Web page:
Today we are accustomed to psychiatrists being summoned to scenes of terrorist attacks, natural disasters, war, and other tragic events to care for the psychic trauma of victims--yet it has not always been so. The very idea of psychic trauma came into being only at the end of the nineteenth century and for a long time was treated with suspicion. The Empire of Trauma tells the story of how the traumatic victim became culturally and politically respectable, and how trauma itself became an unassailable moral category.
Basing their analysis on a wide-ranging ethnography, Didier Fassin and Richard Rechtman examine the politics of reparation, testimony, and proof made possible by the recognition of trauma. They study the application of psychiatric victimology to victims of the 1995 terrorist bombings in Paris and the 2001 industrial disaster in Toulouse; the involvement of humanitarian psychiatry with both Palestinians and Israelis during the second Intifada; and the application of the psychotraumatology of exile to asylum seekers victimized by persecution and torture.
Revealing how trauma has come to authenticate the suffering of victims, The Empire of Trauma provides critical perspective on some of the moral and political issues at stake in the contemporary world.
"A model contribution to this collective effort at understanding and mitigating the world's misery. . . . [This] calm and mighty book is no less than a staccato history of military and civilian suffering since 1914. . . . Splendid."--Fred Inglis, Times Higher Education
"A must read for those interested in trauma, this book looks at the ubiquity of trauma and the development of a new vocabulary and discourse of traumatic events."--A.N. Douglas, Choice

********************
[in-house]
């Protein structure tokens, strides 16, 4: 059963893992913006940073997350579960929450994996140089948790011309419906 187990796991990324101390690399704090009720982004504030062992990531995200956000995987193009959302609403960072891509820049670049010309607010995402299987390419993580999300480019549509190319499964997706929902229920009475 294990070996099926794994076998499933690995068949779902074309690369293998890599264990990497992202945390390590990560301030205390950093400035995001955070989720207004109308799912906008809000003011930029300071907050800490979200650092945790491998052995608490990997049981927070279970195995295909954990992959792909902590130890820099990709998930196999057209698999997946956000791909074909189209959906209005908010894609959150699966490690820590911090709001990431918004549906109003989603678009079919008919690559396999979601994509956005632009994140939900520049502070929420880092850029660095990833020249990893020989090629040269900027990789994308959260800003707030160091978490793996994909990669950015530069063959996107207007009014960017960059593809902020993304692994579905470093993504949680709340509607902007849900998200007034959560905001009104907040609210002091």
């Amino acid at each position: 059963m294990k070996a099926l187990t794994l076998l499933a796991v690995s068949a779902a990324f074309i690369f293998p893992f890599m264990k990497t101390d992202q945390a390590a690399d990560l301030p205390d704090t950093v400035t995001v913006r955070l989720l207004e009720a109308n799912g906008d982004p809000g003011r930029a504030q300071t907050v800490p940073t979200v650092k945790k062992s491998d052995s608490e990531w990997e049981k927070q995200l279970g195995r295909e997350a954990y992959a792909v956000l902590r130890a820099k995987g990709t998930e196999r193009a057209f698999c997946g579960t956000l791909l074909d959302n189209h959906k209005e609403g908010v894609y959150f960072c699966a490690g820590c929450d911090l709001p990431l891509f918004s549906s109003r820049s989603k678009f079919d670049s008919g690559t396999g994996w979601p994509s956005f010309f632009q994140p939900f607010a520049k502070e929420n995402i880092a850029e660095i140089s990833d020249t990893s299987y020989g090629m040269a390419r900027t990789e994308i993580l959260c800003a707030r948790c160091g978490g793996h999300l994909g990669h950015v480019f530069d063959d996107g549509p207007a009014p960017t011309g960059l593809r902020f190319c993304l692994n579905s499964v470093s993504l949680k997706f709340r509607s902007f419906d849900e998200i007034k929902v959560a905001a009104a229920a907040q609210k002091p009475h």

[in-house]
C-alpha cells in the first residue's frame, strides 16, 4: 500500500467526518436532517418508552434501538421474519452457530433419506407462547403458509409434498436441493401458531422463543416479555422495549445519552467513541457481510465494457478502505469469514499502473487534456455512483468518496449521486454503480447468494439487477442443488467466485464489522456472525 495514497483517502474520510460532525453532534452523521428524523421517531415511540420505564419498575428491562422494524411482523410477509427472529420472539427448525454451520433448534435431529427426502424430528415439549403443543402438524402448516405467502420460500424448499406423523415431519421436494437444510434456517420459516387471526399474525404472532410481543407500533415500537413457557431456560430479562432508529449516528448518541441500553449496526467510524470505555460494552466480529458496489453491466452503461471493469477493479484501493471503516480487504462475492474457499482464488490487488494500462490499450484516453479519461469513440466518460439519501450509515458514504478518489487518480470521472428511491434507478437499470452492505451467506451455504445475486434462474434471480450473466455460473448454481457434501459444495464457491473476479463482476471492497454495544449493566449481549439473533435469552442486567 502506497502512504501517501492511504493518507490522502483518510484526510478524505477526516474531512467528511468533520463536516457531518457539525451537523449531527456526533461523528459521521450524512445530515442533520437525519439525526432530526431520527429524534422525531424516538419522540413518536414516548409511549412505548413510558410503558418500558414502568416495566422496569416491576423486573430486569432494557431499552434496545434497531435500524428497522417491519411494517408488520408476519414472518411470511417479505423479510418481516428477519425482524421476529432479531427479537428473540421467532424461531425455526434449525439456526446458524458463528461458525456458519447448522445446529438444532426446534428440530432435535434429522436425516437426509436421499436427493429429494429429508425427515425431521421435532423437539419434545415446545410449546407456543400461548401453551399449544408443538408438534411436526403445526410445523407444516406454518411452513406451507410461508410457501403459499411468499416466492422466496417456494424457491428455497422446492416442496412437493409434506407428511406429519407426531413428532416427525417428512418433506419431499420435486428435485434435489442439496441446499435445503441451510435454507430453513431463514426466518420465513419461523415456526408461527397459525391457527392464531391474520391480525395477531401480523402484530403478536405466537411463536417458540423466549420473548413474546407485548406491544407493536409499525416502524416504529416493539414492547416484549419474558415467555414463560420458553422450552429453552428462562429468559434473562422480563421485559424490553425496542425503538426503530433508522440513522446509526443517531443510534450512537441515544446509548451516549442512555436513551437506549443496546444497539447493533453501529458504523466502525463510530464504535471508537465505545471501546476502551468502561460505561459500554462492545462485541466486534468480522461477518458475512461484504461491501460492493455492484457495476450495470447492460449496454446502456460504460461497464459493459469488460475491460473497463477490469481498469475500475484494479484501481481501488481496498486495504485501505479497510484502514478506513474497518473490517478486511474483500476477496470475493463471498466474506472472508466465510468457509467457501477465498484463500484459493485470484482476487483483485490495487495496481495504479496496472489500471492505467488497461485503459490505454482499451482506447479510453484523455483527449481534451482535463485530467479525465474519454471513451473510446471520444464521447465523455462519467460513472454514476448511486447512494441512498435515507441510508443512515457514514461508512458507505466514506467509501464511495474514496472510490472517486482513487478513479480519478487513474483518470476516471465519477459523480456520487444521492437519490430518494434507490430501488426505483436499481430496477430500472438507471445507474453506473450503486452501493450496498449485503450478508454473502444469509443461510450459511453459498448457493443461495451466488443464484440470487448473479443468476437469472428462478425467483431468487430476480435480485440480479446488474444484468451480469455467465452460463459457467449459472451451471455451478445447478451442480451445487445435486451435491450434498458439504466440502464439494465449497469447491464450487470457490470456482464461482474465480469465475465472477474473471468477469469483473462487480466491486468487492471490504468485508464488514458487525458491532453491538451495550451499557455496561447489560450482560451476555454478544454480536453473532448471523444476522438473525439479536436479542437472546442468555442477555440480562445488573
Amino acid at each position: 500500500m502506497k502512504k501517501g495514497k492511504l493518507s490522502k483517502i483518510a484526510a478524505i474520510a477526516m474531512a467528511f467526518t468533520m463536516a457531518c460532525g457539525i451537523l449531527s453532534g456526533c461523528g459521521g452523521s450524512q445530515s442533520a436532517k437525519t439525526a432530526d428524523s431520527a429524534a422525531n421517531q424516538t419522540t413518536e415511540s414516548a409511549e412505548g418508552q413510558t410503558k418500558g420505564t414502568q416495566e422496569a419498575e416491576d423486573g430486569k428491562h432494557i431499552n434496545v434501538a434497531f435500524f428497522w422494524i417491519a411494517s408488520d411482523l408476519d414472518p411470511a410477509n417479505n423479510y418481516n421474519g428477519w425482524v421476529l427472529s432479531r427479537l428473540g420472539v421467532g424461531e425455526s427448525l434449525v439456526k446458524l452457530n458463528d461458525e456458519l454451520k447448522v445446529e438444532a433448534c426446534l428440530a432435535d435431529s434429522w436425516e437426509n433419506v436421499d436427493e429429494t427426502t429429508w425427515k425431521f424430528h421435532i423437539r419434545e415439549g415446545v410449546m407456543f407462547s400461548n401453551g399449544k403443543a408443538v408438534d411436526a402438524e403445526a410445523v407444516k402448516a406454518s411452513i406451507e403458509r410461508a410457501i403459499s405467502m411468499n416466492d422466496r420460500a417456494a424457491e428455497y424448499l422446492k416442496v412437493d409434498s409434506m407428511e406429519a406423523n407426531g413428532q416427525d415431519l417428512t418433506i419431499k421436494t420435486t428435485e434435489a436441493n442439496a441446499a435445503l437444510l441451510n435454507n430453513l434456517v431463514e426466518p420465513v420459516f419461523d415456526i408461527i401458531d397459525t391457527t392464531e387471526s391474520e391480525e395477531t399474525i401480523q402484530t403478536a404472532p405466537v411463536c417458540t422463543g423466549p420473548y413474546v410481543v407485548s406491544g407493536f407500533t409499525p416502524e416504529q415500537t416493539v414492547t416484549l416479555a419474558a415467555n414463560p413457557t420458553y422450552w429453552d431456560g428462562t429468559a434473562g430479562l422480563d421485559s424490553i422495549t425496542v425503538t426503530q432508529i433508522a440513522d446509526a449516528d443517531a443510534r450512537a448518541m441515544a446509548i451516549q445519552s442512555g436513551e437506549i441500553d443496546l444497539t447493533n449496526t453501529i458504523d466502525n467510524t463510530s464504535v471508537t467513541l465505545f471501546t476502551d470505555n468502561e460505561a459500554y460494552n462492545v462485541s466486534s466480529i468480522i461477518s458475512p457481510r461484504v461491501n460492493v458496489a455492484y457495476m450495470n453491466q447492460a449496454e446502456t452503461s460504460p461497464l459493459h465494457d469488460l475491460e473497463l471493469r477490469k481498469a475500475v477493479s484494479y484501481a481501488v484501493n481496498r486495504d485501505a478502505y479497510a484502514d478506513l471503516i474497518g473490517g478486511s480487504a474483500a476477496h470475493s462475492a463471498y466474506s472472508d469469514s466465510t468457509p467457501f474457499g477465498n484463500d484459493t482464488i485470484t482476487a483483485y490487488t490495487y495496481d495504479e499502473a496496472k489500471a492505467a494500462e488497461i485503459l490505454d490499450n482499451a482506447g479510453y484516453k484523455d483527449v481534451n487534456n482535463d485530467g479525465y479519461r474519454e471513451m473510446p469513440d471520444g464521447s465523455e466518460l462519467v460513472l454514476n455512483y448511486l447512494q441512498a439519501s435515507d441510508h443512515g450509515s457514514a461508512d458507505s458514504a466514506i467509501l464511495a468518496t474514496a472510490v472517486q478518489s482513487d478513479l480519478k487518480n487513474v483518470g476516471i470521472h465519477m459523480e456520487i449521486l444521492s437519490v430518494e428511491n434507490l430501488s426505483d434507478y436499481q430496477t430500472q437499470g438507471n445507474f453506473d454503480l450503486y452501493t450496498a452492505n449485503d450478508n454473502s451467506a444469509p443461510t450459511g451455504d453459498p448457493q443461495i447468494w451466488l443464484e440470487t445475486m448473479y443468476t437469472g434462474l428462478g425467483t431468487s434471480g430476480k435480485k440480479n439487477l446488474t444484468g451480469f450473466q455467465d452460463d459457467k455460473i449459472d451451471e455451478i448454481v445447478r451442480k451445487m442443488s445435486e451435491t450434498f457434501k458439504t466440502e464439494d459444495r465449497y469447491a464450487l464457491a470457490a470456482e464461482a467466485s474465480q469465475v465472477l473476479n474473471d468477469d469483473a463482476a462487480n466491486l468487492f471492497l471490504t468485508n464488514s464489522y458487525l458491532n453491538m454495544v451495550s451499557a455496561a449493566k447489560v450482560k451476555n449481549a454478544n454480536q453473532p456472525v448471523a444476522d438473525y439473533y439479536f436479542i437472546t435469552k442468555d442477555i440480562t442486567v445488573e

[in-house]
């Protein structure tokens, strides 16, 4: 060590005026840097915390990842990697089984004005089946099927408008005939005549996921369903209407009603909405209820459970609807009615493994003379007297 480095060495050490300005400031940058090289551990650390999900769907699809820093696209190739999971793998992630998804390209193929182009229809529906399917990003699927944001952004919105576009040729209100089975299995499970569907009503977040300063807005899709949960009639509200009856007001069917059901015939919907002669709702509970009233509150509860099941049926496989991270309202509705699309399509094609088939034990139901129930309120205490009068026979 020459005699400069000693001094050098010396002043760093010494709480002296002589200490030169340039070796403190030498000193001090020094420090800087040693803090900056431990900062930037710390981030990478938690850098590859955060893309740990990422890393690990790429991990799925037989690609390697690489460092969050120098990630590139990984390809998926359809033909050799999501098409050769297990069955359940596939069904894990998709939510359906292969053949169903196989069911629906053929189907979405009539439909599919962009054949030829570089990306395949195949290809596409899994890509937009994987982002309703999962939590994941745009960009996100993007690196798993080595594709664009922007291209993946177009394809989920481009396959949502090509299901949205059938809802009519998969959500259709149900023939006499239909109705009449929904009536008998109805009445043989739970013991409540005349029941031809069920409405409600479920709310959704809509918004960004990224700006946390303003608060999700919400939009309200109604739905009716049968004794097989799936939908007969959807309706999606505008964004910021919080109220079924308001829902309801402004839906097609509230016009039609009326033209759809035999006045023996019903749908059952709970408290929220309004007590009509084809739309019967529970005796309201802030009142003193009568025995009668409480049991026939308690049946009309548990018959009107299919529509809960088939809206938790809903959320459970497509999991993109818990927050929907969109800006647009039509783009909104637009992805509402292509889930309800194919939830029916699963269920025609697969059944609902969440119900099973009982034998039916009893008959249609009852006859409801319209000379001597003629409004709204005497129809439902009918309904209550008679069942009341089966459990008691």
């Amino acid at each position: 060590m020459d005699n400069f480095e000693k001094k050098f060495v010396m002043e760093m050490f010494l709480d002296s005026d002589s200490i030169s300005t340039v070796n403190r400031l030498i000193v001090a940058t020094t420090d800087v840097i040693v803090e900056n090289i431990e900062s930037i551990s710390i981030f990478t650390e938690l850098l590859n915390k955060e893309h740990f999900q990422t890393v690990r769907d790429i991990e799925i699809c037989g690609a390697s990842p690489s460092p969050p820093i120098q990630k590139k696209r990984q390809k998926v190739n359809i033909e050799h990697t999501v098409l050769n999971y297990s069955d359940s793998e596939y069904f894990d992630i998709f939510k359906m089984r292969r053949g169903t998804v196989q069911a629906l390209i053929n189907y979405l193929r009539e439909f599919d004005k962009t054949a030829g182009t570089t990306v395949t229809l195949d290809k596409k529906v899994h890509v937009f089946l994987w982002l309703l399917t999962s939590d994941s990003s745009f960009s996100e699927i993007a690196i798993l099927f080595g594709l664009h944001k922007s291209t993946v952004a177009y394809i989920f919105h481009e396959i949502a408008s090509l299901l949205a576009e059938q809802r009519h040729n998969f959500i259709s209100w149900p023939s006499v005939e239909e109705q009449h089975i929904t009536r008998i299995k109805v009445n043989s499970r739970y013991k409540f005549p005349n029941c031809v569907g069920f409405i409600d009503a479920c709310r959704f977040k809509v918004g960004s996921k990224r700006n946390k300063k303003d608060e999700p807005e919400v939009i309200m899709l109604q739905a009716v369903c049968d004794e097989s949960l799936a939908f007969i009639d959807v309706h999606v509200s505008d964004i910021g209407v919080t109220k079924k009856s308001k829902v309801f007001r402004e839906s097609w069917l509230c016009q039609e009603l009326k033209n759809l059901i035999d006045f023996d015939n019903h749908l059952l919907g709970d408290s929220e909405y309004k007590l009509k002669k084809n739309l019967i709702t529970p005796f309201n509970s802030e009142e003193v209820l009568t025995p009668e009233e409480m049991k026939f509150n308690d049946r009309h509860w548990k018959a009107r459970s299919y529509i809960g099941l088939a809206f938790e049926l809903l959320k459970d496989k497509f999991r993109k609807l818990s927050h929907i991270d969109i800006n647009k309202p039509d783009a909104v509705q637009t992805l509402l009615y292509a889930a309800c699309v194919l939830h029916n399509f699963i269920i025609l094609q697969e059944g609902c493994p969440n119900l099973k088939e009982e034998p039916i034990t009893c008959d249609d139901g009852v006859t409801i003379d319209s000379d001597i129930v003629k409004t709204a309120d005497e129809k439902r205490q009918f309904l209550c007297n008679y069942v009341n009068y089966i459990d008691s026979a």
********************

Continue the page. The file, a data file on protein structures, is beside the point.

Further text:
"[A]s Didier Fassin and Richard Rechtman elegantly describe in their new book, . . . what has happened is nothing less than a fundamental change in what it means to be 'traumatised'. . . . [M]ental health professionals never seem far away from either challenge or crisis, which is why the work is so demanding but also stimulating and never dull. Much the same is true of Empire of Trauma."--Simon Wessely, British Medical Journal
"A model of social inquiry, The Empire of Trauma is a major contribution not only to our understanding of trauma and the nature of victimhood but to our purchase on the times in which we live."--Joseph E. Davis, Canadian Journal of Sociology
"This is an unusual book for the psychiatric bookshelf, because the authors seek to stand free of the scientific facts altogether and to ask simply what impact the emergence of the trauma narrative has had upon the world. This, they argue, is the anthropological stance: to ask how ideas emerge in a society and come to be seen as true, and what follows from that truth, without asking whether those ideas are in fact true. Because of this stance, the book will be read as provocative; but it should be read, because the authors have something to say."--Tanya M. Luhrmann, American Journal of Psychiatry
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